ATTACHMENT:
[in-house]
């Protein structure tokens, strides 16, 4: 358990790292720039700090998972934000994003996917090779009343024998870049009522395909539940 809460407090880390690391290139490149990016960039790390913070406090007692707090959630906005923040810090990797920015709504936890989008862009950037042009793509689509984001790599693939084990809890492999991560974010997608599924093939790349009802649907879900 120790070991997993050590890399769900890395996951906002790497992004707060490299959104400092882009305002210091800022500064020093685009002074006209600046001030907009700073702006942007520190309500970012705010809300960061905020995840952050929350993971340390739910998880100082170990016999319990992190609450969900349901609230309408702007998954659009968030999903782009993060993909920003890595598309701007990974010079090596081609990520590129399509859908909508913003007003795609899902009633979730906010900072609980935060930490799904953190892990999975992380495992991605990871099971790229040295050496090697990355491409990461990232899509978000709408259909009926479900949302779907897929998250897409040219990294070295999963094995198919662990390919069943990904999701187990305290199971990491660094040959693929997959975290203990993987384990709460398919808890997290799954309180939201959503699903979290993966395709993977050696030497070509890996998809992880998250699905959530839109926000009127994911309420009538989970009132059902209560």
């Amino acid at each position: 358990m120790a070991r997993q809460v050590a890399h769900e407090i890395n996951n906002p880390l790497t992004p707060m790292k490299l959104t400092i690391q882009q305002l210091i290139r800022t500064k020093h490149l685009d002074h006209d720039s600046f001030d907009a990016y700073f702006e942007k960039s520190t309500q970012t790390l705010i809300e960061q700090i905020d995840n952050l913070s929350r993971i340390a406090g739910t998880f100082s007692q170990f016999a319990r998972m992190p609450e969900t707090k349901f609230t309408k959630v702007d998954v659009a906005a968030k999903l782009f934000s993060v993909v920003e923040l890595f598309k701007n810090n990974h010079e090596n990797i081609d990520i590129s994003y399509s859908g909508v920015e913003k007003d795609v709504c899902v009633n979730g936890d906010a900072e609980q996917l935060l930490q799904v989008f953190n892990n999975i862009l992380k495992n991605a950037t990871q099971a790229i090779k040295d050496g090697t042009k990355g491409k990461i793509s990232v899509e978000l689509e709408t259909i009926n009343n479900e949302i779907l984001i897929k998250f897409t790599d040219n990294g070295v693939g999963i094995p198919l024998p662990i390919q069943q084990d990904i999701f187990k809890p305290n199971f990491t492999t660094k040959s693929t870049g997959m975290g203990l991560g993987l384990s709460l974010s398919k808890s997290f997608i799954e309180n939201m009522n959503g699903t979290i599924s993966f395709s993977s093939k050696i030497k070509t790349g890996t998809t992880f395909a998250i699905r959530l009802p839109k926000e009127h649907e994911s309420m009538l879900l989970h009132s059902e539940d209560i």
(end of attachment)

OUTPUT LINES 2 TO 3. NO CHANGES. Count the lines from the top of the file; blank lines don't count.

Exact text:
């Protein structure tokens, strides 16, 4: 358990790292720039700090998972934000994003996917090779009343024998870049009522395909539940 809460407090880390690391290139490149990016960039790390913070406090007692707090959630906005923040810090990797920015709504936890989008862009950037042009793509689509984001790599693939084990809890492999991560974010997608599924093939790349009802649907879900 120790070991997993050590890399769900890395996951906002790497992004707060490299959104400092882009305002210091800022500064020093685009002074006209600046001030907009700073702006942007520190309500970012705010809300960061905020995840952050929350993971340390739910998880100082170990016999319990992190609450969900349901609230309408702007998954659009968030999903782009993060993909920003890595598309701007990974010079090596081609990520590129399509859908909508913003007003795609899902009633979730906010900072609980935060930490799904953190892990999975992380495992991605990871099971790229040295050496090697990355491409990461990232899509978000709408259909009926479900949302779907897929998250897409040219990294070295999963094995198919662990390919069943990904999701187990305290199971990491660094040959693929997959975290203990993987384990709460398919808890997290799954309180939201959503699903979290993966395709993977050696030497070509890996998809992880998250699905959530839109926000009127994911309420009538989970009132059902209560």
């Amino acid at each position: 358990m120790a070991r997993q809460v050590a890399h769900e407090i890395n996951n906002p880390l790497t992004p707060m790292k490299l959104t400092i690391q882009q305002l210091i290139r800022t500064k020093h490149l685009d002074h006209d720039s600046f001030d907009a990016y700073f702006e942007k960039s520190t309500q970012t790390l705010i809300e960061q700090i905020d995840n952050l913070s929350r993971i340390a406090g739910t998880f100082s007692q170990f016999a319990r998972m992190p609450e969900t707090k349901f609230t309408k959630v702007d998954v659009a906005a968030k999903l782009f934000s993060v993909v920003e923040l890595f598309k701007n810090n990974h010079e090596n990797i081609d990520i590129s994003y399509s859908g909508v920015e913003k007003d795609v709504c899902v009633n979730g936890d906010a900072e609980q996917l935060l930490q799904v989008f953190n892990n999975i862009l992380k495992n991605a950037t990871q099971a790229i090779k040295d050496g090697t042009k990355g491409k990461i793509s990232v899509e978000l689509e709408t259909i009926n009343n479900e949302i779907l984001i897929k998250f897409t790599d040219n990294g070295v693939g999963i094995p198919l024998p662990i390919q069943q084990d990904i999701f187990k809890p305290n199971f990491t492999t660094k040959s693929t870049g997959m975290g203990l991560g993987l384990s709460l974010s398919k808890s997290f997608i799954e309180n939201m009522n959503g699903t979290i599924s993966f395709s993977s093939k050696i030497k070509t790349g890996t998809t992880f395909a998250i699905r959530l009802p839109k926000e009127h649907e994911s309420m009538l879900l989970h009132s059902e539940d209560i």